Originally posted at allaboutestates.ca
This is a common refrain that I hear and one that my trust colleagues do as well.
In today’s blog I would like to discuss the role and importance of naming an Attorney for Personal Care. [Note: Of course this is in addition to naming either a trust company, which is my preference or another person as the attorney for property].
As I work with many older individuals who have NOT appointed an attorney for Personal Care, for fear of ‘not wanting to burden anyone’, instead of actually being helpful or considerate, the opposite occurs. Without having someone named, most organizations including financial institutions may be put in a very difficult position. Friends or family who may present themselves as ‘wanting to help’ actually have no legal authority to do so and are not able to make personal care decisions on your behalf, should you no longer be deemed ‘capable’. The role of the attorney for personal care is a very important one as this is the individual who makes decisions on your behalf, when you are no longer capable to do so for yourself.
I recently met with two new clients who were both single women in their mid- 70’s. They both lived alone in their own condos and had retired from well-paying jobs. There were reaching out to Elder Caring Inc. to help guide them in thinking about and planning for a time when they would be less capable (both mentally and physically) of managing their own day to day needs. Thankfully, they are both planners and were being proactive. Neither of these women had children nor close blood relatives on whom they could rely. Our conversation soon focused on the important paperwork and in particular the importance of the power of attorney documents. This was problematic for both and neither felt that there was anyone who stood out, who could or would assume this role. There were concerned that their friends were the same age and many were struggling with their own health challenges and they did not want to add to their load.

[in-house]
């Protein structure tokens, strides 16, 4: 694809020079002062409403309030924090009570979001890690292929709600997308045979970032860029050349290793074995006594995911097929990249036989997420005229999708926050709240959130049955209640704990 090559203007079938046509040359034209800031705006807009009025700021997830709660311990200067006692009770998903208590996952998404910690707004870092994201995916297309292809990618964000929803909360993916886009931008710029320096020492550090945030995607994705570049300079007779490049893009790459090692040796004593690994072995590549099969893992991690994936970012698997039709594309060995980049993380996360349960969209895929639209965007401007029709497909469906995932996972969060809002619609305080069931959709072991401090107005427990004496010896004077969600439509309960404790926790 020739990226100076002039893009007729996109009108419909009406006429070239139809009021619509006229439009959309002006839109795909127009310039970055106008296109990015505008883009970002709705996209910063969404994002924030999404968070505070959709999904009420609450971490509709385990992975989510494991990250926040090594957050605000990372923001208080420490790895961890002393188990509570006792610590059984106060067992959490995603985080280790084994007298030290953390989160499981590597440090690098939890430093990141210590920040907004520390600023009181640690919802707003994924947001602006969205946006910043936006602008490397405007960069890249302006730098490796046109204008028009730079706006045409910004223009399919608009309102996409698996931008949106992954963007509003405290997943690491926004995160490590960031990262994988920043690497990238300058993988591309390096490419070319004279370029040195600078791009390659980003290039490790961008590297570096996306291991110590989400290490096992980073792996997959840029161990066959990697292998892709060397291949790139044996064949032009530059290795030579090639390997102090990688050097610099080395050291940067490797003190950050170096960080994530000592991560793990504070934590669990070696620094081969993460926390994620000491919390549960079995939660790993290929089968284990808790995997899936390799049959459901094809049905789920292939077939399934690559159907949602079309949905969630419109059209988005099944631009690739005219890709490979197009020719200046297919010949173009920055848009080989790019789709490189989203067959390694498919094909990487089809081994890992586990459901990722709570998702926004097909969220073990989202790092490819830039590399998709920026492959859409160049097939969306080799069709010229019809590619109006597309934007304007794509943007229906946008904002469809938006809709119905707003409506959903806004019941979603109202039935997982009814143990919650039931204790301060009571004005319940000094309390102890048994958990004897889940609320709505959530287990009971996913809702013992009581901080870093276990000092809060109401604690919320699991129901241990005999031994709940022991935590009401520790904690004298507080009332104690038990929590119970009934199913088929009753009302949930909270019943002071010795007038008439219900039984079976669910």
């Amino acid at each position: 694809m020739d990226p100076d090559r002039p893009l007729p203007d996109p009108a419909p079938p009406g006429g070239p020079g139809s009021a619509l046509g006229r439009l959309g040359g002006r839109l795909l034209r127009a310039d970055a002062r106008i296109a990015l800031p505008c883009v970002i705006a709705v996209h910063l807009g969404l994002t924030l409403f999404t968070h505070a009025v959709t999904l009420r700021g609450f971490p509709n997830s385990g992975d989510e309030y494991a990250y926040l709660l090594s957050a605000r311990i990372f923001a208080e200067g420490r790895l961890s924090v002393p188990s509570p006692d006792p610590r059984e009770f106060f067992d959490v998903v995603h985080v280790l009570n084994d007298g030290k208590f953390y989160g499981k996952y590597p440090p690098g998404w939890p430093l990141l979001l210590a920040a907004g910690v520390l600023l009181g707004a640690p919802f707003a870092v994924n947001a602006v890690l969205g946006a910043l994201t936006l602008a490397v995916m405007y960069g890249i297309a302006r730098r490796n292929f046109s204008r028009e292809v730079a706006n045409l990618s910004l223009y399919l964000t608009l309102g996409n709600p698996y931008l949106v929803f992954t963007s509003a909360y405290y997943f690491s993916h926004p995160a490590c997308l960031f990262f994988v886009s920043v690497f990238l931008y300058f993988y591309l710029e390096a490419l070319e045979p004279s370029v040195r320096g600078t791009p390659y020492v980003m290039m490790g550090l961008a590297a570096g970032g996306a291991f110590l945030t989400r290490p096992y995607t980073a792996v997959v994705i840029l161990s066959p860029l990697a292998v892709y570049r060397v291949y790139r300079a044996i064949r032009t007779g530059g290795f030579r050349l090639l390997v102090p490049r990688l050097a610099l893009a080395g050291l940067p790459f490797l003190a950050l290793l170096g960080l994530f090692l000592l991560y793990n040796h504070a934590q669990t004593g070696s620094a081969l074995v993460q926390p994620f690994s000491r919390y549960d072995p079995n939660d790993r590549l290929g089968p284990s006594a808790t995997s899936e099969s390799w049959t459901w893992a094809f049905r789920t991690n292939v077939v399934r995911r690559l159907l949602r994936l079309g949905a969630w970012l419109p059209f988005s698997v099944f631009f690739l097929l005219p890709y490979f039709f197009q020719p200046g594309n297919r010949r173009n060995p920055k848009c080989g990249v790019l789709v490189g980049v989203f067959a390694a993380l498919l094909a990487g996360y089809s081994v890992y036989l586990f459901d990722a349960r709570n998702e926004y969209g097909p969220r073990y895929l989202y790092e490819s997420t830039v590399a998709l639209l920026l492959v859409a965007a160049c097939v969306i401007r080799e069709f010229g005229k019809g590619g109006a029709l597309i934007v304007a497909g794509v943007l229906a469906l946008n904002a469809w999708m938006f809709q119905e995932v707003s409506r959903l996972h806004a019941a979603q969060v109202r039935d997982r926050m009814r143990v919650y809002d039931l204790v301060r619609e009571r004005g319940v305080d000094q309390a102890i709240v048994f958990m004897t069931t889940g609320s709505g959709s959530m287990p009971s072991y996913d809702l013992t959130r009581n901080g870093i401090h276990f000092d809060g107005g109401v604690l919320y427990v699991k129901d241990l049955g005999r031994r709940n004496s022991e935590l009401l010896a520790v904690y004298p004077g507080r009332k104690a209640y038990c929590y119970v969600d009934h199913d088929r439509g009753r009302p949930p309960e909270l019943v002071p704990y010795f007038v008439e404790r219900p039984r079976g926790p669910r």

Over the last many years, we have worked with many older single women and like these two ladies, the issue of who to name as their attorney for personal care had been of concern. Fortunately a trust company can be named for property and this can alleviate a lot of worry and apprehension. However, for personal care, this is not an option. In several cases the older individual contracted with a neighbor to fill the role as attorney for personal care with the understanding that the neighbor would be named in their will as a major beneficiary. This had not worked out well for them. Other times, there was no one named and the Office of the Public Guardian and Trustee had to step in. This did not always work out well either.
Other times I have seen several friends appointed who could share the responsibility and I think that ‘sharing the caring’ among friends may be the preferred route. Our team is often asked to work with the attorney (attorneys) and be their eyes and legs. Knowledgeable and professional care managers are doing the groundwork, navigating the health care systems, identifying resources and helping the attorneys to make an informed choice once they know the options available. I believe this is of great assistance and through continued education we are seeing more and more proactive individuals getting their important paperwork in place and feeling confident about their futures.
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